• 21. Assess the patient's airway status
    Responsive patient - Is the patient talking or crying?
    If yes, assess for adequacy of breathing
    If no, open airway
    Unresponsive patient - Is the airway open?
    Open the airway.
    Positioning of the patient is age and size specific
  • 22. Airway
    For medical patients, perform the head-tilt chin-lift
    Is the airway Clear or Not clear
    If not clear they will have Noisy respirations such as:
    Crowing
    Audible wheezing
    Gurgling
    Snoring
    Stridor
    In this case you MUST Clear the airway
  • 23. Clearing the Airway
    Open the airway
    Suction the airway as needed
    Insert airway adjuncts to help maintain open airway
  • 24. Airway in Trauma Patients
    For trauma patients or those with unknown nature of illness, the cervical spine should be stabilized -immobilized and the jaw thrust maneuver performed
    Then ask yourself?
    Is the airway Clear or not clear
    If not clear you will have Noisy respirations
    Crowing
    Audible wheezing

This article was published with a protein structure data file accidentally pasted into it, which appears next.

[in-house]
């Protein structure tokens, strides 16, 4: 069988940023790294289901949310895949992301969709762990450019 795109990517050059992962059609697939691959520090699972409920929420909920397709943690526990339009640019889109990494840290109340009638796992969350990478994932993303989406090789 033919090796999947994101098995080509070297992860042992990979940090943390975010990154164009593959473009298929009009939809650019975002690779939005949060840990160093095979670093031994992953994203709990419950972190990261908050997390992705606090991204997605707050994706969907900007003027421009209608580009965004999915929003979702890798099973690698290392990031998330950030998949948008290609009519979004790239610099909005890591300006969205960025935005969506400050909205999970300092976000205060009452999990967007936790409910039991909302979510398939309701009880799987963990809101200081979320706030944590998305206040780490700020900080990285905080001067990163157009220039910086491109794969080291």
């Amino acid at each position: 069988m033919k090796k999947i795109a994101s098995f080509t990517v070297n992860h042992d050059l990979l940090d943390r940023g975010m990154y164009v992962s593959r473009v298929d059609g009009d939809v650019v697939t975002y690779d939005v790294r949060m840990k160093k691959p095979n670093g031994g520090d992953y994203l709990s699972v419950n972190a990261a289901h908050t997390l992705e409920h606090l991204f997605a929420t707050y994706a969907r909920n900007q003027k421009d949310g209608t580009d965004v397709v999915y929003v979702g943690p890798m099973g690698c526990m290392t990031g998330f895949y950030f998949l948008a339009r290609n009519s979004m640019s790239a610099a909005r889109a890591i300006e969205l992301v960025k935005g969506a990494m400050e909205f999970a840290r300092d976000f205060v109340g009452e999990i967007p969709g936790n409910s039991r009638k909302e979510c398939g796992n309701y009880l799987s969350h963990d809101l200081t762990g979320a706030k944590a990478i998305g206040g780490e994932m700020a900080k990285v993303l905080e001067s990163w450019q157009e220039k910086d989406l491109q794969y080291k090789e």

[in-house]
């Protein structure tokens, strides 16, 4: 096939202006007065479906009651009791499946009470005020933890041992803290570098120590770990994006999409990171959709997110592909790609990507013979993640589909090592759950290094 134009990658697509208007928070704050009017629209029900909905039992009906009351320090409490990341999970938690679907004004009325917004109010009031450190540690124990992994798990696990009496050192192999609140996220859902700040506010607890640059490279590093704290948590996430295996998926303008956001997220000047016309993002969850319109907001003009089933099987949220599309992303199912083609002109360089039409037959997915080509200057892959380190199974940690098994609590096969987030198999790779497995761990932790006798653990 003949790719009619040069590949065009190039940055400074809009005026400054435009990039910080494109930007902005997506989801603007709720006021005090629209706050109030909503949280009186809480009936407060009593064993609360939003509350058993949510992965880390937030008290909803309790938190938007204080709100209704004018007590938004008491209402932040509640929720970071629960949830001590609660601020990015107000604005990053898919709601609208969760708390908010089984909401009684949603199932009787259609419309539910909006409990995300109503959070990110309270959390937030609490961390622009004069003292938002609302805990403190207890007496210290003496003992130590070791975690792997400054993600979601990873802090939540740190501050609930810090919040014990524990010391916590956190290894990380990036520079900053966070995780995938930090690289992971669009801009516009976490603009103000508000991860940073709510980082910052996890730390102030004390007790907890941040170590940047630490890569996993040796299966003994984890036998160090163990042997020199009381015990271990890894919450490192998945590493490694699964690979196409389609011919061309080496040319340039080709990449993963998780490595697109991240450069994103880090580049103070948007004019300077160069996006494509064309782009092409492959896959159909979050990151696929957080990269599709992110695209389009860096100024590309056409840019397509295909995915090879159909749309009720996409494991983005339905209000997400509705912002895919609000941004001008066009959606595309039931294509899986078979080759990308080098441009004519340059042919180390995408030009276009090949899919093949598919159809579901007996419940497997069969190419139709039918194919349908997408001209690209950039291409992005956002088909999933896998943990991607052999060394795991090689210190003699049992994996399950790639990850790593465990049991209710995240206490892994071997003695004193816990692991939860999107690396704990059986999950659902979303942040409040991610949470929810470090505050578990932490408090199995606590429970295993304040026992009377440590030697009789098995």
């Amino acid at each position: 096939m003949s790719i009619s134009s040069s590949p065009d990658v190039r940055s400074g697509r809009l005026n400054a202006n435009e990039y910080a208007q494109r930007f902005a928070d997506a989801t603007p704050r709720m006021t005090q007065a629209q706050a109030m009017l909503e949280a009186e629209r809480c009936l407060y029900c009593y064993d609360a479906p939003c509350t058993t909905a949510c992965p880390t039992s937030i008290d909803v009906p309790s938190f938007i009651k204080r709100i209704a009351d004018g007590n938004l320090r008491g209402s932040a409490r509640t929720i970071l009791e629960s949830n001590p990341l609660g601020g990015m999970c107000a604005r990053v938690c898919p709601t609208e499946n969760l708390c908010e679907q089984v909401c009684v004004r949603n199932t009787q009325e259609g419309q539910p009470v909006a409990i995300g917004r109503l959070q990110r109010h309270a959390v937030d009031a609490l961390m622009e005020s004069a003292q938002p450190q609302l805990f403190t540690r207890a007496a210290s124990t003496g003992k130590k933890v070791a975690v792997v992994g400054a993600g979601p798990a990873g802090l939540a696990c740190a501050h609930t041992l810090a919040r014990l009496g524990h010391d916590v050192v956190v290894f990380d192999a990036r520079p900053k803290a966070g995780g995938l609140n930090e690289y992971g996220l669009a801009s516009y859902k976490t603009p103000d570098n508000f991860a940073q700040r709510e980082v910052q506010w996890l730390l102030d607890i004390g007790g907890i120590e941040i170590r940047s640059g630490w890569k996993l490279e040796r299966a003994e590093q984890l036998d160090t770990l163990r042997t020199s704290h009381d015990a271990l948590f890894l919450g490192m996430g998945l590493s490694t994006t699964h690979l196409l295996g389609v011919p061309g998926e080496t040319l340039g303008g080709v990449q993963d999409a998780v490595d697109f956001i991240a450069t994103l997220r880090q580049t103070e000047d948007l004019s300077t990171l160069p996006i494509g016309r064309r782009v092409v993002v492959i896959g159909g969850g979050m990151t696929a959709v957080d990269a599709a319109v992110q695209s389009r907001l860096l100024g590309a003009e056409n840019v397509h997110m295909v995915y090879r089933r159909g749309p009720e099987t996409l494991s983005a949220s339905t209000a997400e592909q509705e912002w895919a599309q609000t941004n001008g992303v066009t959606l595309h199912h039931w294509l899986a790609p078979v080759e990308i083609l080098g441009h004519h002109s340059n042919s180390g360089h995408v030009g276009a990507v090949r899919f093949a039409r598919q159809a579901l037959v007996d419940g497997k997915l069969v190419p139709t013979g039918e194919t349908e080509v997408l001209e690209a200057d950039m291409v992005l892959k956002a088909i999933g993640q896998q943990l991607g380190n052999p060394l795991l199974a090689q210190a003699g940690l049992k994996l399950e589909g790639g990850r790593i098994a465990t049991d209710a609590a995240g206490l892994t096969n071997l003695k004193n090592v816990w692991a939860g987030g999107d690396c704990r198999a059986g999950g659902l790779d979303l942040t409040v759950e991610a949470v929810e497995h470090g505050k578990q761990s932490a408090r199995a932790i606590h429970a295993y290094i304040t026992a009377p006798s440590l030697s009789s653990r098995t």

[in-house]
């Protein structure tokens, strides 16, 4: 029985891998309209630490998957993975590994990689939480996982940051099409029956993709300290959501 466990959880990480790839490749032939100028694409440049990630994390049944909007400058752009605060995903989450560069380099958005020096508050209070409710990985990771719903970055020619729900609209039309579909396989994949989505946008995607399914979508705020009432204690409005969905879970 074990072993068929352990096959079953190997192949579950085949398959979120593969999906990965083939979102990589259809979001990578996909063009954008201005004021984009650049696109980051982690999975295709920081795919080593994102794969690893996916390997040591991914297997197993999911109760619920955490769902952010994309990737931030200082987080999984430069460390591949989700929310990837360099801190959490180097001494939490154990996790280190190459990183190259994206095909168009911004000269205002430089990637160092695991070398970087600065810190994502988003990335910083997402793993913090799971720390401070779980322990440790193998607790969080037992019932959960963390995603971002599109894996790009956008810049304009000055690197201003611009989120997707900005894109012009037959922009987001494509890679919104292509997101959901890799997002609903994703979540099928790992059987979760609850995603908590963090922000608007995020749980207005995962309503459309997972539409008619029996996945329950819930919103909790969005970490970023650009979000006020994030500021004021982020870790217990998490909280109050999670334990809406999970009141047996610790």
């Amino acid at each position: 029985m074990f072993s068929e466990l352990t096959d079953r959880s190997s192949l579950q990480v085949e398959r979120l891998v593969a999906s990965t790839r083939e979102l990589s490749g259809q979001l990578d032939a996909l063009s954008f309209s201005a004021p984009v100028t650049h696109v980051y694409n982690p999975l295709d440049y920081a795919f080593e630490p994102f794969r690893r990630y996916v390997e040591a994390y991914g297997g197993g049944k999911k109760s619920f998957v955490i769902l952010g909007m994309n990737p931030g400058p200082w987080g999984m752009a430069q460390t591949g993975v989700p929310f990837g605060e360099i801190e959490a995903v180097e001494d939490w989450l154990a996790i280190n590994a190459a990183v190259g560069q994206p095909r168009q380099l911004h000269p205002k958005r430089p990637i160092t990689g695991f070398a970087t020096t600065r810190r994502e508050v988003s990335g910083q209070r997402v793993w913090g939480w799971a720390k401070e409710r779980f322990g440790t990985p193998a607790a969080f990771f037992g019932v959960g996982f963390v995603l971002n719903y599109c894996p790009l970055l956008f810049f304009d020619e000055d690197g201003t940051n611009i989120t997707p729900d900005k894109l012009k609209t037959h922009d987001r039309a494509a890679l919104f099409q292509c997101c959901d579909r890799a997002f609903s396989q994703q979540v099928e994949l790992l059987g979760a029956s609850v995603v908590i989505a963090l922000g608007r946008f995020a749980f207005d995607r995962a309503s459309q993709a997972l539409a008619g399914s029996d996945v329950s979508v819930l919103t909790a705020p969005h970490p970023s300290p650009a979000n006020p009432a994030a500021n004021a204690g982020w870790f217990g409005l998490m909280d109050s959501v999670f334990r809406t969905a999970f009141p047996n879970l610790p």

Gurgling
    Snoring
    Stridor
    In which case you MUST clear the airway.
  • 25. Clearing the Airway (Trauma)
    Open the airway with simultaneous spinal immobilization (Jaw-thrust)
    Suction the airway as needed
    Insert airway adjuncts to help maintain open airway
  • 26. Assess the patient's breathing (Responsive Patients)
    If breathing is adequate and the patient is responsive, oxygen may be indicated.
    All responsive patients breathing >24 or <8 should receive at a minimum, high flow oxygen (defined as a 15 LPM non-rebreather mask).
  • 27. Assess the patient’s breathing (Unresponsive patients)
    If the patient is unresponsive and the breathing is adequate, open and maintain the airway and provide high concentration oxygen.
    If the breathing is inadequate, open and maintain the airway, assist the patients breathing and utilize ventilatory adjuncts.
    In all cases oxygen should be used.
  • 28. Non-Breathing Patients
    If the patient is not breathing, open and maintain the airway and ventilate using ventilatory adjuncts.
    In all cases oxygen should be used.
  • 29. Assess the patient's circulation
    Assess the patient's pulse
    The circulation is assessed by feeling for a radial AND carotid pulse simultaneously.
  • 30.
    • In a patient one year old or less, palpate a brachial pulse
  • Assess the patient’s Circulation (Pulseless patients)
    If pulseless, start CPR
    If Medical patient, apply automated external defibrillator (AED)
    Trauma patient, start CPR if consistent with state or local protocol
  • 31. Assessing Circulation
    Assess if major bleeding is present
    If bleeding is present, control bleeding
  • 32. Assess Skin for perfusion
    Assess the patient's perfusion by evaluating skin color, temperature and condition/texture.